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This article describes a method in which a controlled amount of chemical is applied on paper, thereby eliminating the problems associated with variable printing parameters.
English (United States)
This text was extracted from a PDF file.
This is the abbreviated version, containing approximately
63% of the total text.
Page 1 of 1
Controlled Wetting Process for Electrochemical Printing
This article describes a method in which a controlled amount of chemical is
applied on paper, thereby eliminating the problems associated with variable
In order to produce reproducible electrochemical printing, it
is essential that a uniform fluid film be generated on the paper.
The amount of fluid to be applied depends on parameters such as:
a) porosity and fiber structure of the paper,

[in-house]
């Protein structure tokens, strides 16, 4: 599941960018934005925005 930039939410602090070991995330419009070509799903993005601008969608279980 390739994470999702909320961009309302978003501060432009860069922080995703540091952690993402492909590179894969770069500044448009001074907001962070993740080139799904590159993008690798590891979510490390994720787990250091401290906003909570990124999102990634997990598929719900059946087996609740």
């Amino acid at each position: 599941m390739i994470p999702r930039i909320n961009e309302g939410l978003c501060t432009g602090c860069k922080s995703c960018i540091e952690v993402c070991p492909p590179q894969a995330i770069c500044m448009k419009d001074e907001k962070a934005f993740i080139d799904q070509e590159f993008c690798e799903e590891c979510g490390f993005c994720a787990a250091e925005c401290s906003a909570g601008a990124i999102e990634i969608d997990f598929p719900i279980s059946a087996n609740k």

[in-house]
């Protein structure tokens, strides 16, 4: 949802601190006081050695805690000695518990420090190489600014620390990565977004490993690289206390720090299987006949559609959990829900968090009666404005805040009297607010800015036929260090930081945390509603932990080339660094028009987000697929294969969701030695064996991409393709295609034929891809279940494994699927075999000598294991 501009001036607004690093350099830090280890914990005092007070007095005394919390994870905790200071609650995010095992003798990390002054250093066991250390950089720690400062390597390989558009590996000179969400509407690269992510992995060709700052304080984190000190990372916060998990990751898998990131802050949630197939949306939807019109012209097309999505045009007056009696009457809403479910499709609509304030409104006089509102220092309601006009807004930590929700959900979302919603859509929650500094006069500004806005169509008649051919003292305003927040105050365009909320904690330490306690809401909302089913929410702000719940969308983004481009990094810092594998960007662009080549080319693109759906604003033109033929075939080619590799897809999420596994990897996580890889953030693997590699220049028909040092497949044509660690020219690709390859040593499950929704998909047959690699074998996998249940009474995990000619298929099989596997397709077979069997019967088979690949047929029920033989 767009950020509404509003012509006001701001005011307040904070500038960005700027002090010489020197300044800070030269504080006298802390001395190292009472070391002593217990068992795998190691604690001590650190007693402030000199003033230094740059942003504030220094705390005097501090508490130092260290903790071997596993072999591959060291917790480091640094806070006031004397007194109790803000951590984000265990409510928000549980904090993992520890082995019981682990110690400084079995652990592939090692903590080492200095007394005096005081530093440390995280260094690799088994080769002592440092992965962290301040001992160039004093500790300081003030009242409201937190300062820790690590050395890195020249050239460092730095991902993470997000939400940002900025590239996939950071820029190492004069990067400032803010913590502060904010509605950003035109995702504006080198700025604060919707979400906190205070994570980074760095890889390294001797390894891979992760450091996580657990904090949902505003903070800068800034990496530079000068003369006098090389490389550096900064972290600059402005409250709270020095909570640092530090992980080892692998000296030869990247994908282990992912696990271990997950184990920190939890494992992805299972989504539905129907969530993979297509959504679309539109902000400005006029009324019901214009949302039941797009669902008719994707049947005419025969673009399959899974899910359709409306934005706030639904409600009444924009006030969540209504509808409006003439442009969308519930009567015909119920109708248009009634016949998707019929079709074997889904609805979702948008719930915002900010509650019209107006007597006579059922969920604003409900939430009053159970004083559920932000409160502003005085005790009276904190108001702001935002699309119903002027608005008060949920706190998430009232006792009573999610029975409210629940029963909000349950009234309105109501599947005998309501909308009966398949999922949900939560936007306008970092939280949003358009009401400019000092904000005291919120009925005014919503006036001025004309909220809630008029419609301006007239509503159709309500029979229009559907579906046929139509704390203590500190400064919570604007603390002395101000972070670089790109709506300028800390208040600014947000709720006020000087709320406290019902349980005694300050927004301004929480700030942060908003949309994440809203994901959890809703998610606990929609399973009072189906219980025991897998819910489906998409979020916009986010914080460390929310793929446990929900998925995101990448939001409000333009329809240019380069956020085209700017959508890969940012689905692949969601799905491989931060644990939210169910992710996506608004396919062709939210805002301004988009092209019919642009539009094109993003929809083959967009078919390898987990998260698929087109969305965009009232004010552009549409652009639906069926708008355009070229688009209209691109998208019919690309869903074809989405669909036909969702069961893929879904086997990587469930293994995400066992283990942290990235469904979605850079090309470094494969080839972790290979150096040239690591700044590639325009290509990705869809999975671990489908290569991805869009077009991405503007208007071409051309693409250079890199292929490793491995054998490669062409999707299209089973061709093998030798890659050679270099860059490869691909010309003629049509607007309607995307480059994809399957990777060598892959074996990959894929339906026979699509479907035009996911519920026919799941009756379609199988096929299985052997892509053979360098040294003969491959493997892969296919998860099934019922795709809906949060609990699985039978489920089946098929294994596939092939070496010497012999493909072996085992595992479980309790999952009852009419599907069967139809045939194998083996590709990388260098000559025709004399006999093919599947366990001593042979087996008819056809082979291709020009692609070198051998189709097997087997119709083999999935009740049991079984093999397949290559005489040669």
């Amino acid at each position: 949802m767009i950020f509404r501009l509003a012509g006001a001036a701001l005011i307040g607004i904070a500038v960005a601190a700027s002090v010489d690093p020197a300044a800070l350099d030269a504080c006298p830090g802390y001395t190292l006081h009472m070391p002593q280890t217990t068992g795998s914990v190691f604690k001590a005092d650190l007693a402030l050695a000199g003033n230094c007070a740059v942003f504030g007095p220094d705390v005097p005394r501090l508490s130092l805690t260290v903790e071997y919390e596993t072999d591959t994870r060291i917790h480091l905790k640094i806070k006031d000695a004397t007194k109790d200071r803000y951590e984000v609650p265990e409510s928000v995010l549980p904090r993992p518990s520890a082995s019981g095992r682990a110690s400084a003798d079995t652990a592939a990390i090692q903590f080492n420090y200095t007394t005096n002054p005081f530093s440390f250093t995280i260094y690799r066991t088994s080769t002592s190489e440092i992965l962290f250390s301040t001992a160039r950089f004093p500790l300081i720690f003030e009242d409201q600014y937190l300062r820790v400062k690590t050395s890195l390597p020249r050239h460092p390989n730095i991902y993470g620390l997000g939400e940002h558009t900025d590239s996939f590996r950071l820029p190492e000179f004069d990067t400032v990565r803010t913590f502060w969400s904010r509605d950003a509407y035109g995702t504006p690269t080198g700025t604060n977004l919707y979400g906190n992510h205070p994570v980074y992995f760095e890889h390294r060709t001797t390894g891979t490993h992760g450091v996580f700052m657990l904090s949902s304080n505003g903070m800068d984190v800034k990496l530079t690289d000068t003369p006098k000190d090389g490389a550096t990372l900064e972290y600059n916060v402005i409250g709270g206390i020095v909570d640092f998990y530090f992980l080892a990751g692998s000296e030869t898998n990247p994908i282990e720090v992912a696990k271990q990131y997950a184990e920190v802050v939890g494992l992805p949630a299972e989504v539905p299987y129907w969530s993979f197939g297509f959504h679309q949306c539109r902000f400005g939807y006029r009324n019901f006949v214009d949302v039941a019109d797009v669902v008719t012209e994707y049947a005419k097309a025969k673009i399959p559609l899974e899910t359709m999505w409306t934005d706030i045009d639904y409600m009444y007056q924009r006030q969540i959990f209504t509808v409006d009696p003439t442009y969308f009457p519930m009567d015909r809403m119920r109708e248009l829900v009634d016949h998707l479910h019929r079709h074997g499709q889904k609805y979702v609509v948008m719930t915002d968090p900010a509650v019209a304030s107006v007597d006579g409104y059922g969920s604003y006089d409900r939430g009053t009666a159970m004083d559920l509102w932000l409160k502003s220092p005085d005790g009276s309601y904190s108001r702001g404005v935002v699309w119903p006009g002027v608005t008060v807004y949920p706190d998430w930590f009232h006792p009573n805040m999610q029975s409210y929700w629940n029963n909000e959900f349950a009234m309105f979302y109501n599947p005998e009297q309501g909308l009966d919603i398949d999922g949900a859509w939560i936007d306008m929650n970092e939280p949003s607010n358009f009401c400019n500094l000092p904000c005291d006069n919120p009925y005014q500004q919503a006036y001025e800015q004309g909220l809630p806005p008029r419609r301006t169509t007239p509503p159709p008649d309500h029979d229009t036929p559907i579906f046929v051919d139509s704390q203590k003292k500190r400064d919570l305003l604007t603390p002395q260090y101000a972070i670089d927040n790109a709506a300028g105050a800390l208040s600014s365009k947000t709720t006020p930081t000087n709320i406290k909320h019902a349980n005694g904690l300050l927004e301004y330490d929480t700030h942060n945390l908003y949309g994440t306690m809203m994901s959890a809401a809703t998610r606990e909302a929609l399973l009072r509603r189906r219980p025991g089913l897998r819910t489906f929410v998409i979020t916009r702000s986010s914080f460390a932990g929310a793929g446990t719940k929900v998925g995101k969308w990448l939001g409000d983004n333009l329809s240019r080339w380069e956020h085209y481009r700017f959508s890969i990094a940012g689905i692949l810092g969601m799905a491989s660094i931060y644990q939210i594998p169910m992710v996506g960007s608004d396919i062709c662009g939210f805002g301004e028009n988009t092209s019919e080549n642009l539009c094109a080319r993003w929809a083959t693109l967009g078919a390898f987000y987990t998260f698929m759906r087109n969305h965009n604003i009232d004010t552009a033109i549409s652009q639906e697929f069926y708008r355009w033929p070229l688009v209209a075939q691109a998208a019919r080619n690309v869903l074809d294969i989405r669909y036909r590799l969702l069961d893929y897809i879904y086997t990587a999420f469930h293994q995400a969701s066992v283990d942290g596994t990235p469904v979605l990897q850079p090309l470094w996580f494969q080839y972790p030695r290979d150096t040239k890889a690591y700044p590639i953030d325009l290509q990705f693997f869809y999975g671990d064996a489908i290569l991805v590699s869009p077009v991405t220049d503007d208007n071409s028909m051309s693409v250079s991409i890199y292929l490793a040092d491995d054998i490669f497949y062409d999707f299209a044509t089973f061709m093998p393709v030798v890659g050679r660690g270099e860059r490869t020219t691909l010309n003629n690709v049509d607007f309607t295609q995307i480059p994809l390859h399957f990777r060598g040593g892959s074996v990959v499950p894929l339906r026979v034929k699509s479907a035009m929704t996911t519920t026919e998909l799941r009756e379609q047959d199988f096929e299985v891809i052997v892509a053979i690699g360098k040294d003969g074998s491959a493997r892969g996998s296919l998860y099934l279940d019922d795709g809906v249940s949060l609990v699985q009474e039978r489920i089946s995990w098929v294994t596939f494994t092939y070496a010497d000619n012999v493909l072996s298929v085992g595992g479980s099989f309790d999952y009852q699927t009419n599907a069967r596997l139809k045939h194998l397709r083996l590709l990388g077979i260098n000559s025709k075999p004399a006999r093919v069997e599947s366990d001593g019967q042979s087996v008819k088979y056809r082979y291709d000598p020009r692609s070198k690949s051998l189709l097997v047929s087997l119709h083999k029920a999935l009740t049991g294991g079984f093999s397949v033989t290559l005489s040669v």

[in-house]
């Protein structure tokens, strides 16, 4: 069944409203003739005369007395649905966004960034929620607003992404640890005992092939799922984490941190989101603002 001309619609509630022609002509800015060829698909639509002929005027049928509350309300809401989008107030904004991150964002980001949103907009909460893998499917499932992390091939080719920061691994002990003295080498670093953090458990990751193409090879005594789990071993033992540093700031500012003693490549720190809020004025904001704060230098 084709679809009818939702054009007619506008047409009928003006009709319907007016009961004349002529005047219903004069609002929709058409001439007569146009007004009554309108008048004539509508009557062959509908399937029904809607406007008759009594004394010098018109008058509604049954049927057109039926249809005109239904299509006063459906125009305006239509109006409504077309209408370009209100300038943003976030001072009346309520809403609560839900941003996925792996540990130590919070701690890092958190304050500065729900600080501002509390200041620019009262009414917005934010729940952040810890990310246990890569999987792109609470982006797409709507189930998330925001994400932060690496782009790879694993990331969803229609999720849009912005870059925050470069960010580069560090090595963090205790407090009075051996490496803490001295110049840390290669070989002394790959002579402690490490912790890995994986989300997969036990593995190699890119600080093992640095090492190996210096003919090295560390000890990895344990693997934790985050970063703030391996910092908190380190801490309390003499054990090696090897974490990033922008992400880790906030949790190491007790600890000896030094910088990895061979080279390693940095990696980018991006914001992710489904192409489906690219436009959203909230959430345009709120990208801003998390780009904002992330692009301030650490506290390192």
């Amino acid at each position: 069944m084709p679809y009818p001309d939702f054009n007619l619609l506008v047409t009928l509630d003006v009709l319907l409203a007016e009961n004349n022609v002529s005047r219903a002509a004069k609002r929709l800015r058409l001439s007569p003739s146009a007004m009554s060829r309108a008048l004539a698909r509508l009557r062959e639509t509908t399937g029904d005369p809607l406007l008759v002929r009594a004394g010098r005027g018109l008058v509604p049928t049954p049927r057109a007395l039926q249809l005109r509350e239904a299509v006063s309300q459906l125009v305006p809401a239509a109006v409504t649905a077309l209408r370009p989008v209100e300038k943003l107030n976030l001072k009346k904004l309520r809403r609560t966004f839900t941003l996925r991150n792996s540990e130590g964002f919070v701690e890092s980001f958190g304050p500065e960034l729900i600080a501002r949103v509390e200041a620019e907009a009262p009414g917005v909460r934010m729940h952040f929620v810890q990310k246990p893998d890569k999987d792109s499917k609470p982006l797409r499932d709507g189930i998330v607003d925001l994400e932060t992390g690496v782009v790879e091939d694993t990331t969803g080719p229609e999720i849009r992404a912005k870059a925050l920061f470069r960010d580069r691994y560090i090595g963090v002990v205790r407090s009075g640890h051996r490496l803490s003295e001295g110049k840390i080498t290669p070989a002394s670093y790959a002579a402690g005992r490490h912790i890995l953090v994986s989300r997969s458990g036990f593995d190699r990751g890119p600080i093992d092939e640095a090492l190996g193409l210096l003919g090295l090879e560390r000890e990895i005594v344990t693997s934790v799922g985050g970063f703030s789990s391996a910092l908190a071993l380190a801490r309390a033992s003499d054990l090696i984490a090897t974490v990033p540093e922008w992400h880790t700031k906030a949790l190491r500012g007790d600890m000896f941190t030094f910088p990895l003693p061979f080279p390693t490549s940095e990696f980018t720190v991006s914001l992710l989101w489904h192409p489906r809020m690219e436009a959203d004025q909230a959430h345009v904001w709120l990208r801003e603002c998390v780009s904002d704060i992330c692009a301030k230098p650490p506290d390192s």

b) hygroscopic behavior, wettability of the paper, and
c) the printing speed which determines the time available for
the fluid being absorbed.
If excess fluid is provided, the reaction product (deposit) will float in the fluid
film, resulting in wiggly characters. Excessive soaking of paper may also result in
buckling of the sheets or may require an extra drying process.
If insufficient fluid is provided, excessive voltage requirements result for
constant optical density printing.
A method is described to maintain the proper fluid supply over a big practical
range of paper quality and print speed.
While printing is in progress, the fluid is supplied by devices such as capillary
tubes, air brushes or nebulizers. The amount of fluid supplied together with the
important parameters described above result in a certain current which in turn is
responsible for the print density. It is known how much current is required per
print element to ensure the desired print quality. Therefore, it is possible to